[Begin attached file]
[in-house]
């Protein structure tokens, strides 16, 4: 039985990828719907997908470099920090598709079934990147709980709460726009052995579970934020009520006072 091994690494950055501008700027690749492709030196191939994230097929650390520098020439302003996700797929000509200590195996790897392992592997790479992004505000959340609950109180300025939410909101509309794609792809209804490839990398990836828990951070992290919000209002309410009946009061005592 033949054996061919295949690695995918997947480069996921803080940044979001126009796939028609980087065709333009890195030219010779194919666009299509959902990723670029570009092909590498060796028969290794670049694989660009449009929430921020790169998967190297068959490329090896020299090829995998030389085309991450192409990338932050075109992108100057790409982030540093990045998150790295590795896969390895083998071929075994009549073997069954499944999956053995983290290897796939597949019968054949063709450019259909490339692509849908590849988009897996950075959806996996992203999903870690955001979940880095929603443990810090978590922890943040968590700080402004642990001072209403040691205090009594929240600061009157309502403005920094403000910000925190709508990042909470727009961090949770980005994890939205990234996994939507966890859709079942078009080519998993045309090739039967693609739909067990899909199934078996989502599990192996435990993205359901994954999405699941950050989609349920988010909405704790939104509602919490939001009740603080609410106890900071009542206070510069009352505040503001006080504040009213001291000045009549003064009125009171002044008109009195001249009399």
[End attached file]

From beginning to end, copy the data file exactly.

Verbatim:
[in-house]
């Protein structure tokens, strides 16, 4: 039985990828719907997908470099920090598709079934990147709980709460726009052995579970934020009520006072 091994690494950055501008700027690749492709030196191939994230097929650390520098020439302003996700797929000509200590195996790897392992592997790479992004505000959340609950109180300025939410909101509309794609792809209804490839990398990836828990951070992290919000209002309410009946009061005592 033949054996061919295949690695995918997947480069996921803080940044979001126009796939028609980087065709333009890195030219010779194919666009299509959902990723670029570009092909590498060796028969290794670049694989660009449009929430921020790169998967190297068959490329090896020299090829995998030389085309991450192409990338932050075109992108100057790409982030540093990045998150790295590795896969390895083998071929075994009549073997069954499944999956053995983290290897796939597949019968054949063709450019259909490339692509849908590849988009897996950075959806996996992203999903870690955001979940880095929603443990810090978590922890943040968590700080402004642990001072209403040691205090009594929240600061009157309502403005920094403000910000925190709508990042909470727009961090949770980005994890939205990234996994939507966890859709079942078009080519998993045309090739039967693609739909067990899909199934078996989502599990192996435990993205359901994954999405699941950050989609349920988010909405704790939104509602919490939001009740603080609410106890900071009542206070510069009352505040503001006080504040009213001291000045009549003064009125009171002044008109009195001249009399």